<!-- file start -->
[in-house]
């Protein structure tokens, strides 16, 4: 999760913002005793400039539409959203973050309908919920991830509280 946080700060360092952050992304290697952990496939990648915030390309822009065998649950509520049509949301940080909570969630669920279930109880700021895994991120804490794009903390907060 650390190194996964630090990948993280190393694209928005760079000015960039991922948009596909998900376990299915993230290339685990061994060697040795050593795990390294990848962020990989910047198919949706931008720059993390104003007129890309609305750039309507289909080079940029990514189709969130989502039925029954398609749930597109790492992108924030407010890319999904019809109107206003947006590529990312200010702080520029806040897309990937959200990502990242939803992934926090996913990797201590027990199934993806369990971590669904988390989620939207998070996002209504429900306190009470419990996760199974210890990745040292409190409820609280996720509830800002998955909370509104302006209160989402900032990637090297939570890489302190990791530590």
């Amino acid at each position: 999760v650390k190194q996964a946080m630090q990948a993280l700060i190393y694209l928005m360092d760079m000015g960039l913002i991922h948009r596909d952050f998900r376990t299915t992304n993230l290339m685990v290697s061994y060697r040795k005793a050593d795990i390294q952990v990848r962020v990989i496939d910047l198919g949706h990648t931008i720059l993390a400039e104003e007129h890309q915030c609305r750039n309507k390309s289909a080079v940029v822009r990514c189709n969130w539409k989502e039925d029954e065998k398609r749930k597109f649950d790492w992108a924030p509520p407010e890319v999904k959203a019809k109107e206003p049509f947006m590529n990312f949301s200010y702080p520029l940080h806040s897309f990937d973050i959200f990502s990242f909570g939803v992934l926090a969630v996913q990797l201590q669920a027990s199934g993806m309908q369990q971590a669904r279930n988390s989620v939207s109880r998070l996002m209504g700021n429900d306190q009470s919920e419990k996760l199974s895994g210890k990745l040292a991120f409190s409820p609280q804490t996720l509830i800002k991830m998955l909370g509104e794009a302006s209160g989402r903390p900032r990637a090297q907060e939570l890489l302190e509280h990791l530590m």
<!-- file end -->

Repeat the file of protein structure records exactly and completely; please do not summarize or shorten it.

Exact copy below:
[in-house]
């Protein structure tokens, strides 16, 4: 999760913002005793400039539409959203973050309908919920991830509280 946080700060360092952050992304290697952990496939990648915030390309822009065998649950509520049509949301940080909570969630669920279930109880700021895994991120804490794009903390907060 650390190194996964630090990948993280190393694209928005760079000015960039991922948009596909998900376990299915993230290339685990061994060697040795050593795990390294990848962020990989910047198919949706931008720059993390104003007129890309609305750039309507289909080079940029990514189709969130989502039925029954398609749930597109790492992108924030407010890319999904019809109107206003947006590529990312200010702080520029806040897309990937959200990502990242939803992934926090996913990797201590027990199934993806369990971590669904988390989620939207998070996002209504429900306190009470419990996760199974210890990745040292409190409820609280996720509830800002998955909370509104302006209160989402900032990637090297939570890489302190990791530590």
């Amino acid at each position: 999760v650390k190194q996964a946080m630090q990948a993280l700060i190393y694209l928005m360092d760079m000015g960039l913002i991922h948009r596909d952050f998900r376990t299915t992304n993230l290339m685990v290697s061994y060697r040795k005793a050593d795990i390294q952990v990848r962020v990989i496939d910047l198919g949706h990648t931008i720059l993390a400039e104003e007129h890309q915030c609305r750039n309507k390309s289909a080079v940029v822009r990514c189709n969130w539409k989502e039925d029954e065998k398609r749930k597109f649950d790492w992108a924030p509520p407010e890319v999904k959203a019809k109107e206003p049509f947006m590529n990312f949301s200010y702080p520029l940080h806040s897309f990937d973050i959200f990502s990242f909570g939803v992934l926090a969630v996913q990797l201590q669920a027990s199934g993806m309908q369990q971590a669904r279930n988390s989620v939207s109880r998070l996002m209504g700021n429900d306190q009470s919920e419990k996760l199974s895994g210890k990745l040292a991120f409190s409820p609280q804490t996720l509830i800002k991830m998955l909370g509104e794009a302006s209160g989402r903390p900032r990637a090297q907060e939570l890489l302190e509280h990791l530590m």